As Max Fox popped around a dingy alleyway, pistol drawn, Amal’s gaze was drawn suddenly to the horizon off to his left – south. He thought he’d seen a flash from the corner of his eye, somewhere near the trailer parks and makeshift encampments being used by the refugees.

Another flash. What was it? Fireworks? An explosion? Maybe somewhere out there a drug lab was going up in flames, he reasoned, as Max Fox took a drag on his cigarette, booted heel grinding the face of his now captured quarry into black pavement.

The flash reappeared in the sky, this time rising and seeming to grow in size. A missile launch?

“Vehicle,” Amal queried, suddenly nervous. “What’s that light?”

The familiar voice of his car responded, “What light?”

“Um, in the sky? It looks like a missile or explosion or something…”

And as he said it, the flare went hazy, spreading out, and then gathering. Into the shape of an enormous glowing woman.

“Stop! Vehicle, stop!” Amal shouted, and the car ground to a halt.

“Pull over to the shoulder,” the car instantly obeyed.

“Emergency lights, on.” Amal’s fingers worked to unbuckle his harness and pry open the handle. He stumbled out into the night air.

The woman in flowing robes, seemed to be both far off and close at the same time. Exotic, and also utterly familiar. She held up a flower in front of her smiliing face, the puffball of a dandelion, and blew on it, dispersing its seeds to the astral winds.

“Love my children,” Amal could hear her voice. Soft and gentle on the night. Who was she? What was she doing there. He almost cried out, stumbling forward, and catching himself on the hood of the car.

And all at once, her clear form returned to haze, and the haze gradually dispersed. And Amal had no more answers nor explanations than when the whole thing had started.

He popped back into the seat of his car, punching buttons on screen and called up the dash cam recording, played it back.

There she was, clear as day. Or night, rather. Holy shit. He immediately shared the file of the recording through to his circle.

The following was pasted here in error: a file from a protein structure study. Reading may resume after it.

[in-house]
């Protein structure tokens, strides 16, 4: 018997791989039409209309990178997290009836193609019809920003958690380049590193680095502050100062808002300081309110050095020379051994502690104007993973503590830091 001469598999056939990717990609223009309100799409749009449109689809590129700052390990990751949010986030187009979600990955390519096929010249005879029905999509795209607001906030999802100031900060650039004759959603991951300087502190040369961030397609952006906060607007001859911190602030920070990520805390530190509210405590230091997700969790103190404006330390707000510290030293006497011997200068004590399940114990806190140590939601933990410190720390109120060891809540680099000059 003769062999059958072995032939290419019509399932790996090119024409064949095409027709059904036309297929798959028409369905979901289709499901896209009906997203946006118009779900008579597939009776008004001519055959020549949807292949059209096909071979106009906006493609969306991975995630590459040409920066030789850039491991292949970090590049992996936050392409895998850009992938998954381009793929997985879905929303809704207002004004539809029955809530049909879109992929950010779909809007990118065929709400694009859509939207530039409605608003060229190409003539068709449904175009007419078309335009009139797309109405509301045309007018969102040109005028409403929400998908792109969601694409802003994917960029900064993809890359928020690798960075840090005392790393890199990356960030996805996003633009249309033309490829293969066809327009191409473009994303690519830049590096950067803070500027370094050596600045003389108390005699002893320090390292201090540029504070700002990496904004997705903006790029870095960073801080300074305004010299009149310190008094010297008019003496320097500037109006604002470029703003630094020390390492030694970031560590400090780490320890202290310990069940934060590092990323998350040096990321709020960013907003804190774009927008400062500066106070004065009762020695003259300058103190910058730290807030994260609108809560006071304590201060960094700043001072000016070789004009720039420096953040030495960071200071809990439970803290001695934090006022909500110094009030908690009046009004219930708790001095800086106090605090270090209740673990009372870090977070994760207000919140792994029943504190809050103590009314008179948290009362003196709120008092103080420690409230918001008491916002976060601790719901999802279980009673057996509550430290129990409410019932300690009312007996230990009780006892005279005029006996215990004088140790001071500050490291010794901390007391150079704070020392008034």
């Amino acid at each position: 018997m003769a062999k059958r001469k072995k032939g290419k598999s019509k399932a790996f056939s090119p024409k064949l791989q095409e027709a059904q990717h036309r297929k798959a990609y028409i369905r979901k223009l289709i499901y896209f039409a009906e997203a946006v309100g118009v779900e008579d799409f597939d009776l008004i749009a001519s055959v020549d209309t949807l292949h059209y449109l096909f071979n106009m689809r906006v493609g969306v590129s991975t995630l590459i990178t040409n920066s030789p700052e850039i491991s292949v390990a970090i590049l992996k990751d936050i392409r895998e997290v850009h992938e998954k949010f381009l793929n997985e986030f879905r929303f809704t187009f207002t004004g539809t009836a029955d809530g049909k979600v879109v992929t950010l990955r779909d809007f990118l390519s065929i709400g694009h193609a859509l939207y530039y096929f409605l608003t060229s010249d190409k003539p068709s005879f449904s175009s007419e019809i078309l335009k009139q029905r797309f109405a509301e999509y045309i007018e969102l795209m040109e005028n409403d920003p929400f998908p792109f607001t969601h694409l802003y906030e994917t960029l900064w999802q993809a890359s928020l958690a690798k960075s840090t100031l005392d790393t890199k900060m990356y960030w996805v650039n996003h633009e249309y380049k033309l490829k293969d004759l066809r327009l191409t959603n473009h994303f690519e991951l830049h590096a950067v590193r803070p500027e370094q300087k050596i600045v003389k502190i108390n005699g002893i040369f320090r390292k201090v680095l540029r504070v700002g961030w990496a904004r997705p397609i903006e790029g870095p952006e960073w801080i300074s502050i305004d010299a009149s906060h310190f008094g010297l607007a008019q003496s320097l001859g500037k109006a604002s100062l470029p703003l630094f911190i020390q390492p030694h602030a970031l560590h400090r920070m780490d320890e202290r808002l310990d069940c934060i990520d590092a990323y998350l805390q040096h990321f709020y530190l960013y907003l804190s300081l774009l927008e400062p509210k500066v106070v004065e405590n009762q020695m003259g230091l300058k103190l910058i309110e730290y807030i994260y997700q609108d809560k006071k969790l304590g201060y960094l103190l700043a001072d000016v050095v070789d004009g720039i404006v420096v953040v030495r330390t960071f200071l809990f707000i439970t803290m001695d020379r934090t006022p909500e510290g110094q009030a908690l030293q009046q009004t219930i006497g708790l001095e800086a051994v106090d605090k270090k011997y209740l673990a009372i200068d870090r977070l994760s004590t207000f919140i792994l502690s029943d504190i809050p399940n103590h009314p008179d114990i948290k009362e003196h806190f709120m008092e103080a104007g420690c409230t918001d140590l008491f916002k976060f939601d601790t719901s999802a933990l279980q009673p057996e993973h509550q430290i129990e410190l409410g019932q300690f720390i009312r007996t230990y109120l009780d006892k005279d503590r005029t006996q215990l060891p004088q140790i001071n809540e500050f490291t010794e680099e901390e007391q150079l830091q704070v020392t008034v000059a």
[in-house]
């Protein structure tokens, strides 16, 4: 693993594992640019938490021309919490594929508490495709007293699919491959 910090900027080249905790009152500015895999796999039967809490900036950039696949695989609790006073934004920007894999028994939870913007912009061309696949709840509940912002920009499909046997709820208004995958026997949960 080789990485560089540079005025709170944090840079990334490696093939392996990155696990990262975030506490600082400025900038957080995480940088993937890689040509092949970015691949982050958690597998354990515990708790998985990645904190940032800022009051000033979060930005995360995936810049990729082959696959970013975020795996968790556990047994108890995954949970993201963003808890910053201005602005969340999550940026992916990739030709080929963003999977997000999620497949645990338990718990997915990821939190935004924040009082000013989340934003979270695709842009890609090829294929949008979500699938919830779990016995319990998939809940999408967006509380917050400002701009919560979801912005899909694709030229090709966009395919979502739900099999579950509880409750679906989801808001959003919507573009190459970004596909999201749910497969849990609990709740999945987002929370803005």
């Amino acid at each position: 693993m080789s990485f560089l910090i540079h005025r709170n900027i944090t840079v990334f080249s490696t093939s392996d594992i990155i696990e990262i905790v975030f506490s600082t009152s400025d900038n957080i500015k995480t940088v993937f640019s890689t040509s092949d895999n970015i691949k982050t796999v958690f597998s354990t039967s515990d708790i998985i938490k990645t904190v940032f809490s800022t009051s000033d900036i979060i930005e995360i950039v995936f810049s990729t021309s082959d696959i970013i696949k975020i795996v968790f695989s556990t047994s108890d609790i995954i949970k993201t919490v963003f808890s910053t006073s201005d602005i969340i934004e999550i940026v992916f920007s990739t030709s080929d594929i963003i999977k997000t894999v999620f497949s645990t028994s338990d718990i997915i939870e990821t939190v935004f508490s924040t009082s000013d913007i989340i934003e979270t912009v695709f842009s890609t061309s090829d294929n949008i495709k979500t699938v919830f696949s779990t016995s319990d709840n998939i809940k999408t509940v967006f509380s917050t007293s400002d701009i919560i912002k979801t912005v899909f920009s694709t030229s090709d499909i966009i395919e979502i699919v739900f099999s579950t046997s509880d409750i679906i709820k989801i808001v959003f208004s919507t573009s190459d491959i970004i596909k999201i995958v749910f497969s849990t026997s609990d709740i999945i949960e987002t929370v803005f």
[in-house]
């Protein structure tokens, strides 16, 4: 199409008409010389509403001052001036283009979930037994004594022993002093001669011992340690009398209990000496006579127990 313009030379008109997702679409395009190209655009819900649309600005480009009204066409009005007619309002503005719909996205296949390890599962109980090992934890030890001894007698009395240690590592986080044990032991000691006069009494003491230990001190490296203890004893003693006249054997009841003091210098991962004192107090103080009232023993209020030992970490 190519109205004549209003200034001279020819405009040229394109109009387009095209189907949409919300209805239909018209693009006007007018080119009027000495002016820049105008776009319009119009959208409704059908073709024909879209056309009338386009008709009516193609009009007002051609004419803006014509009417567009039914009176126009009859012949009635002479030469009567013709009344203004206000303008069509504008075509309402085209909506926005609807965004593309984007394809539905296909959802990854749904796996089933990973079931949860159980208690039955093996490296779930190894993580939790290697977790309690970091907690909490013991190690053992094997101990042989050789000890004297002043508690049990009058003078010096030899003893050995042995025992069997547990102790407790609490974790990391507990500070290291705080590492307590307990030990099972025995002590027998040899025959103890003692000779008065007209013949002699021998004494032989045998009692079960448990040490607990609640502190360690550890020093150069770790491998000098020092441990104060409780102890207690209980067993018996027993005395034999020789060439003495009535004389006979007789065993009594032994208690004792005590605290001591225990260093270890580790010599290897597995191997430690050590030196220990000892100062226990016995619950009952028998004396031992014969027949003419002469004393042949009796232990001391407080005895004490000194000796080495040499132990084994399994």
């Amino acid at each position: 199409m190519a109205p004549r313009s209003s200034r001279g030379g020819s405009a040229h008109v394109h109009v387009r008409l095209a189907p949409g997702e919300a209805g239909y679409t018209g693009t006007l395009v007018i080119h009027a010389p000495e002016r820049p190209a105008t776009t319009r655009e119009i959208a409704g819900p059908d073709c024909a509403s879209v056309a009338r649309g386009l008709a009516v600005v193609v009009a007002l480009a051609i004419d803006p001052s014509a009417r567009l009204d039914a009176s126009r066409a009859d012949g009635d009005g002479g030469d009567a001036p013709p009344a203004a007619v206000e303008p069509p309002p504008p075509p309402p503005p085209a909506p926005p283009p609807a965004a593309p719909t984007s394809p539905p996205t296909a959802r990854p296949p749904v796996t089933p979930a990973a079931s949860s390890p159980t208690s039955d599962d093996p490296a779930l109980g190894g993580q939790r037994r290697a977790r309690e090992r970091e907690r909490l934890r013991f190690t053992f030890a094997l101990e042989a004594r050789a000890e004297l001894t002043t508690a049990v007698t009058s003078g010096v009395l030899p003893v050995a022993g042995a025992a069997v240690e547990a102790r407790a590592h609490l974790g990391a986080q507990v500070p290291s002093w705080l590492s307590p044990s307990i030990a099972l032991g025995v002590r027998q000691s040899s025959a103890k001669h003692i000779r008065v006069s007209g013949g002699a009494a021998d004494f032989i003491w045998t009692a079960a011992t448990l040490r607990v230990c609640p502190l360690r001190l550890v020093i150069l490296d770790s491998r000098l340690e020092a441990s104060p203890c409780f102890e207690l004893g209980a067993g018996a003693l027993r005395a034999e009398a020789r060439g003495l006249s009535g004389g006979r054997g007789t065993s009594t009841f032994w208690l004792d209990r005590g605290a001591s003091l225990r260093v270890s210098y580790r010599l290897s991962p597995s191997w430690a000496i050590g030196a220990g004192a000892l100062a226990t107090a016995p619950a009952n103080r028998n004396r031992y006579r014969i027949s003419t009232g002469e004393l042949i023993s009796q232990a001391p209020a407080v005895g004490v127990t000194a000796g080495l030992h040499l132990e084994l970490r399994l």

Claudia was the first to respond.

“What am I looking at?” her voice piped into the cabin.

“No idea!” Amal nearly shouted. “Did anybody else see that?” He was alone on the dark road, and no other cars had passed.

He set the car’s computer to scan the networks in an estimated radius based on his location.

Confirming video recordings were coming in. “Mysterious woman appears in night sky,” Newschan was now reporting. Videos from different perspectives started popping up on screen. Whatever it was, Amal wasn’t alone. It wasn’t some figment of his imagination after a long day. Though no one seemed to know what it all meant yet, it was decidedly, deliciously, real. He pulled the door shut, harnessed himself back in and ordered the car back into motion.

A Spotter’s Experience

We were standing on the side of the highway, all of us. Can’t remember why any of us had ended up there. We were greyed out. I do remember there were four or five others near me and more coming in a trail from farther off over the hill.

As we gathered, traffic had begun to slow down. Drivers were rubbernecking to get a good look at us, to see what we were doing. But we didn’t know what we were doing anymore than they did.

Coming out of my daze, I remember looking up at the sky. It was blue, with only a faint haze on its edges. It was afternoon. You know the floaters you see in your eyes in a situation like this? I had them, but then they got stronger. Something happened.

I saw it. Like a long silvery-sky-colored body, it moved slightly. A dragon, Chinese style. Not those bloody European ones with the scaly wings and whatnot. A real Celestial dragon.

I yelled out, not even knowing what I was doing.
“Confirmed dragon sighting!” I pointed up at it.

The others slowly came to, rousing, raising their heads, fixing their eyes to the sky. And they started to see it too.

“Confirmed!” some of the others started yelling out.

“Can confirm, dragon sighted.”

Some strange protocol had taken hold of us. When I felt somehow intuitively the group had reached critical mass, I made the strange announcement aloud:

“Confirmed group dragon sighting.” Adding, “Can someone do a timecall?”

A voice sounded: “Time: 3:45pm, Wednesday, July 15, 2019. Tulsa, Oklahoma.”

“Thank you.”

And at that, I realized consciously where I was and what I was doing. Saw that I stood with a scraggly group of strangers on the side of the highway, while traffic slowed to a long drawn out snarl, and drivers craned their necks up to see what we were all looking at.

Still the dragon hovered, shimmering if not moving, threatening to blink out of existence at any moment if we looked away. I think we all sensed it, that the moment our collective will broke, the miracle would vanish. The stillness of our held breath is what kept it floating on a sea of tranquility above us.

The moment lasted almost forever, though in actuality it was over in seconds as angry drivers farther back who couldn’t see the miracle began to honk and shout. Anger rippled up and down the column of cars.

But we, the spotters, held onto that hot radiant center of shared experience, a psychic shield against all non-believers whose only sin was being out of range.